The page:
Ceremony marks new national monument in Nevada

Save Story

Estimated read time: 2-3 minutes

This archived news story is available only for your personal, non-commercial use. Information in the story may be outdated or superseded by additional information. Reading or replaying the story in its archived form does not constitute a republication of the story.

LAS VEGAS (AP) — Several dignitaries received plaster replicas of an Ice Age mammoth tooth on Monday to help mark the dedication of a new national monument in a fossil-rich area at the northern edge of the Las Vegas valley.

The Las Vegas Paiute Resort Tribe hosted the commemorative event at a tribal resort overlooking the site now called Tule Springs Fossil Beds National Monument, about 25 miles north of the Las Vegas Strip.

"Whether you've been here a couple of years or hundreds of years, we're all going to benefit," Clark County Commissioner Tom Collins said with a nod to Tribal Chairman Benny Tso seated nearby.

Tso said later the 56-member tribe, which operates a smoke shop and the golf resort, might become known as a gateway to the site for eco-tourists and paleontology buffs.

"When people see Vegas, they see the lights," Tso said after the ceremony. "But we're here, and we've been here."

Congress designated the new national monument Dec. 12 as part of a sweeping lands bill included in a defense spending measure. President Barack Obama signed it last week.

The designation had been sought by paleontologists, business groups, local governments and other organizations both for the site's historical significance and its potential as a tourist attraction.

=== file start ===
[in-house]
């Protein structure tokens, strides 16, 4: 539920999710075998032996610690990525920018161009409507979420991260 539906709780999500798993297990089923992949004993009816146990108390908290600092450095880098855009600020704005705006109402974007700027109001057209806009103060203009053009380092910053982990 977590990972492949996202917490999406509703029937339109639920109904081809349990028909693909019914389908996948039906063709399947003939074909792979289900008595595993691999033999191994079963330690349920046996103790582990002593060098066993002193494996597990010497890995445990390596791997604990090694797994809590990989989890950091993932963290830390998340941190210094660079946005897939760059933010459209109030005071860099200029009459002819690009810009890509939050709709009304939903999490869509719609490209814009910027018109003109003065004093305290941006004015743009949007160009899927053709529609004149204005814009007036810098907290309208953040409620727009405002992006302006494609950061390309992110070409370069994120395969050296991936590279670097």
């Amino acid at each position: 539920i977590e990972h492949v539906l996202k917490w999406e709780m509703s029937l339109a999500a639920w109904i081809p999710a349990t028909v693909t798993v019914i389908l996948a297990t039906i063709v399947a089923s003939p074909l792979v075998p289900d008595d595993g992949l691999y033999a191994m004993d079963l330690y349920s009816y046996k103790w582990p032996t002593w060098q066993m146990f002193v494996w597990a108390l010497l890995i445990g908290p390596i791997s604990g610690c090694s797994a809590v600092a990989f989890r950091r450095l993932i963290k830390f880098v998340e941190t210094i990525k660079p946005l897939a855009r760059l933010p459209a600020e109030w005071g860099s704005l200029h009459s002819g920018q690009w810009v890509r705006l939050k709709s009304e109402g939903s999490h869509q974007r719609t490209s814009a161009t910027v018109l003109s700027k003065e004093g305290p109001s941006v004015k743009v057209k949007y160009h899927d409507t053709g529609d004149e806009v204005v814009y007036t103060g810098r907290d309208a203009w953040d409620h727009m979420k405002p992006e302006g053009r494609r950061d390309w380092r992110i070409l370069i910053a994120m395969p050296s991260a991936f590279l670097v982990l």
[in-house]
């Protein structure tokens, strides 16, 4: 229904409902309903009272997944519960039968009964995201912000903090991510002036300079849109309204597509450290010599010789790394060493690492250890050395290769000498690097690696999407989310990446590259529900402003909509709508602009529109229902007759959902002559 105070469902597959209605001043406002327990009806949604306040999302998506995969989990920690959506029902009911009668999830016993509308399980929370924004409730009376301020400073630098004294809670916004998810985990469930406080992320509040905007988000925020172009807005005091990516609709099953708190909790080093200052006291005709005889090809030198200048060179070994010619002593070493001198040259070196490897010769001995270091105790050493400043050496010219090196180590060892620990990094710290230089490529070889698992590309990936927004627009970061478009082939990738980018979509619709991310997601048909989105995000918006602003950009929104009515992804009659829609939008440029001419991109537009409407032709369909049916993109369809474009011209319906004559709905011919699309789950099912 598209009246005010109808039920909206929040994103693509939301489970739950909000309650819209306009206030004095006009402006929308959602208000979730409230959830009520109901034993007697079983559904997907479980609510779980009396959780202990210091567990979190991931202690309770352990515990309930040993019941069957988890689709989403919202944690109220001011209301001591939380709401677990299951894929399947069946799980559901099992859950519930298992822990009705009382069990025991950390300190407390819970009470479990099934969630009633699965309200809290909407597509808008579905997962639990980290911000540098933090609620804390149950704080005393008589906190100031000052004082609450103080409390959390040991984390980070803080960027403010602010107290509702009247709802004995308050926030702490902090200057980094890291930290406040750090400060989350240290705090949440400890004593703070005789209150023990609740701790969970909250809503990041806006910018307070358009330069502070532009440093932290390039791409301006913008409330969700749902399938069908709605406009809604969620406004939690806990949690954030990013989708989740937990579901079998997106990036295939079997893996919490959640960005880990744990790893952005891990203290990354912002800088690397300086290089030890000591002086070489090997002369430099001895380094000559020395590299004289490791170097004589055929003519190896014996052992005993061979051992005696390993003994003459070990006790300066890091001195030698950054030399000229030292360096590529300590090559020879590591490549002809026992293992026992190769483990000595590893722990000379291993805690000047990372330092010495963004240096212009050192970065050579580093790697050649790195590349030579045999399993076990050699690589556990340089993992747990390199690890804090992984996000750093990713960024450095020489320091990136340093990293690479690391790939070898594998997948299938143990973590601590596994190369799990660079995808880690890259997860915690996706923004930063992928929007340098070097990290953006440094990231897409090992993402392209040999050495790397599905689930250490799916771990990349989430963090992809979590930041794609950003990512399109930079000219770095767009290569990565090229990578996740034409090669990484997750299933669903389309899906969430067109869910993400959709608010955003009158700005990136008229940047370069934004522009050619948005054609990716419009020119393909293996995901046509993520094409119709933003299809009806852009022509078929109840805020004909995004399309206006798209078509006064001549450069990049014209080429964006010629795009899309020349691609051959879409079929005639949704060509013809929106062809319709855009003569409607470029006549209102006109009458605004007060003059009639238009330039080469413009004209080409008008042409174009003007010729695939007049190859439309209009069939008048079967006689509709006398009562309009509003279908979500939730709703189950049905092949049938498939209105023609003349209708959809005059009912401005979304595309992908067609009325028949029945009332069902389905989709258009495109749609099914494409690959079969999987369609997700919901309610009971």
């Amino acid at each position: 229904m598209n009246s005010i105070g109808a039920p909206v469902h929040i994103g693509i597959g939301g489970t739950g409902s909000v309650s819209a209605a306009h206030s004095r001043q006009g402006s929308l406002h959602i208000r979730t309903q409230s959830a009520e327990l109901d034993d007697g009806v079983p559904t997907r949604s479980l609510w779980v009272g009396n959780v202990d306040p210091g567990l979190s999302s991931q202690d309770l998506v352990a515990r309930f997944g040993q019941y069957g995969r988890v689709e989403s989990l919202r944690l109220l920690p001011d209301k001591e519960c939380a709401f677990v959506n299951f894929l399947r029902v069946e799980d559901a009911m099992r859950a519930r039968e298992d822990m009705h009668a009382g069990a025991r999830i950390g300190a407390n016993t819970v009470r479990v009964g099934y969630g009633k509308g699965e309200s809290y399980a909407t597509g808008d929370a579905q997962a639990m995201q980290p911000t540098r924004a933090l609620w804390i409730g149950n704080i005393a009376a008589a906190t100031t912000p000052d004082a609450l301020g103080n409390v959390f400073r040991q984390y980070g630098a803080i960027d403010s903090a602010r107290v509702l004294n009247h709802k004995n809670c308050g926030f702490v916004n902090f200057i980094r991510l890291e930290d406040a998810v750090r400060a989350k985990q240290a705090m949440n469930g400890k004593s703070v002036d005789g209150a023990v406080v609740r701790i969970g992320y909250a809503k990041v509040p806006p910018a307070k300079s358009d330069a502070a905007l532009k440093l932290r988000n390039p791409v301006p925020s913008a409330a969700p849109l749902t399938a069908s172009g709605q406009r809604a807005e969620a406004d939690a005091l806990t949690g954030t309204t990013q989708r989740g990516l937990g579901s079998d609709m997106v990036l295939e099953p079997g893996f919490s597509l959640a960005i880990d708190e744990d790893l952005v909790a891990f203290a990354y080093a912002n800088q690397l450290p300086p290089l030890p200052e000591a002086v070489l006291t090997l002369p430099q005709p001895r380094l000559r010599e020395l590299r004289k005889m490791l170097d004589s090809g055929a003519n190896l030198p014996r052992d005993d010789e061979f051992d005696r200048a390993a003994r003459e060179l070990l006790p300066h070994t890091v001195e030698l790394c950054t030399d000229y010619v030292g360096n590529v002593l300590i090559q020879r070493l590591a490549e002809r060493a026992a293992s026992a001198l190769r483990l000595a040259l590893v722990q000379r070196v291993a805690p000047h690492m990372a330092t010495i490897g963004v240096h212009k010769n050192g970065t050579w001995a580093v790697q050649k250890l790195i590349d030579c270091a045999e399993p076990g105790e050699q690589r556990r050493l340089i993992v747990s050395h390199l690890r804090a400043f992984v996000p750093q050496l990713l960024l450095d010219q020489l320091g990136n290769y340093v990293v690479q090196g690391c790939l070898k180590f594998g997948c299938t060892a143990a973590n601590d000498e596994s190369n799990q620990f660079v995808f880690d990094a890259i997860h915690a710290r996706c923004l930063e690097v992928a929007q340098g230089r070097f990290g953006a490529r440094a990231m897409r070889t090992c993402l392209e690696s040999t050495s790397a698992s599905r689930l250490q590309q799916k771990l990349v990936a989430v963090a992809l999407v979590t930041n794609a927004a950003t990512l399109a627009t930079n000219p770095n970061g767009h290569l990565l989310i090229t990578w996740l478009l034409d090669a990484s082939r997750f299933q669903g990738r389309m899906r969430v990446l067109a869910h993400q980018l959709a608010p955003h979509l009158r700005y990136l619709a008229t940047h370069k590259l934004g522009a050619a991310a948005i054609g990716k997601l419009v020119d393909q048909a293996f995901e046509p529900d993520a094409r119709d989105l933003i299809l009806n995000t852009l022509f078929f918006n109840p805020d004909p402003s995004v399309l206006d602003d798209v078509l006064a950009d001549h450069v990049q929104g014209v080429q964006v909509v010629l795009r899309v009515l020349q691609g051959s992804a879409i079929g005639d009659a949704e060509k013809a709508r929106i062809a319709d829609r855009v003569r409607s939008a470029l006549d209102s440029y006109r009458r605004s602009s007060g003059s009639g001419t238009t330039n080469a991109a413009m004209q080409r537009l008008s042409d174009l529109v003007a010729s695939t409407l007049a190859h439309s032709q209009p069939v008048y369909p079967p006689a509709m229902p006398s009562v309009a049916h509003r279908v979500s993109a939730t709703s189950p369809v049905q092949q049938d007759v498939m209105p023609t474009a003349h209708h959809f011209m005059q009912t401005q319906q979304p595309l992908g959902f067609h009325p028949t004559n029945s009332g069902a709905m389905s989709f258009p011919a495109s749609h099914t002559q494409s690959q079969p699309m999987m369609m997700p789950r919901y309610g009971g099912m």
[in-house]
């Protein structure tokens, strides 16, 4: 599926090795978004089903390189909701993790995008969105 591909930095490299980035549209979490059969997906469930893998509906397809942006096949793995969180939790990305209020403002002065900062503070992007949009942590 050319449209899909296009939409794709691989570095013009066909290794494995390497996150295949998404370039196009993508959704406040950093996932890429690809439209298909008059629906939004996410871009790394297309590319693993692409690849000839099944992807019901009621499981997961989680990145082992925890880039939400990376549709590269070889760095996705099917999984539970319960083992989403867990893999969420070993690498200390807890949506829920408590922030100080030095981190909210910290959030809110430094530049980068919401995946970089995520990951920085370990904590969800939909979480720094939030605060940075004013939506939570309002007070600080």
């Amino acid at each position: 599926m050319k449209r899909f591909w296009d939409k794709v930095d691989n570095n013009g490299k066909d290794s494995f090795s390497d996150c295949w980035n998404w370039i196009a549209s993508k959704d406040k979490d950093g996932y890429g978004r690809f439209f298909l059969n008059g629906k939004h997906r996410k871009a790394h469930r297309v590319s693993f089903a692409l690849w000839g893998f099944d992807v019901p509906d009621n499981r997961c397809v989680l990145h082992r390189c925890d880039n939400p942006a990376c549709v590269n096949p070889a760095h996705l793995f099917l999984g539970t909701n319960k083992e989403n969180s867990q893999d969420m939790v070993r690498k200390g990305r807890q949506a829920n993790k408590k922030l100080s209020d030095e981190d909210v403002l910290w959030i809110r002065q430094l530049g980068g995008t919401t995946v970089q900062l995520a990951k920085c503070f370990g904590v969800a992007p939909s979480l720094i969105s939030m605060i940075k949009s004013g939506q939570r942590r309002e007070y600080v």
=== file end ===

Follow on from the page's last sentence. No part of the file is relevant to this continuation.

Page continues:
U.S. Sen. Harry Reid and Reps. Dina Titus and Steven Horsford each received one of the foot-long Columbian mammoth tooth casts dating back some 16,000 years. Archaeologists in the 1950's found evidence that humans may have been present at the site more than 28,000 years ago.

Officials credited U.S. Rep. Rob Bishop, R-Utah, with agreeing to support national monument designation after a tour of the site earlier this year with Horsford and North Las Vegas Mayor John Lee. Bishop is chairman of the House Natural Resources Public Lands and Environmental Regulation subcommittee.

Lynn Davis, of the Tule Springs National Monument Coalition, noted that national monument designation capped a decades-long campaign by paleontologists, business groups, local governments and others focused on the site's historical significance and its potential as a tourist attraction.

Other fossils prove that bison, American Lions, sloths the size of modern automobiles and an Ice Age camel known as a camelops once visited the more than 35-square-mile site bordered today by the cities of Las Vegas and North Las Vegas, unincorporated Clark County, the Paiute reservation and the vast Desert National Wildlife Refuge.

Protectors of Tule Springs chief Jill DeStefano said paleontologists have known about the significance of the site since the early 1900s.

Fossil finds span two ice ages, DeStefano said, and Willard Libby, winner of the Nobel Prize for chemistry in 1960, conducted groundbreaking research on carbon dating of fossils at the site 50 years ago.

The site is the second national monument in Nevada. Lehman Caves was designated a national monument in 1922 before being made part of Great Basin National Park in 1986.

Copyright © The Associated Press. All rights reserved. This material may not be published, broadcast, rewritten or redistributed.

Most recent U.S. stories

Related topics



    Get informative articles and interesting stories delivered to your inbox weekly. Subscribe to the KSL.com Trending 5.
    By subscribing, you acknowledge and agree to KSL.com's Terms of Use and Privacy Policy.

    KSL Weather Forecast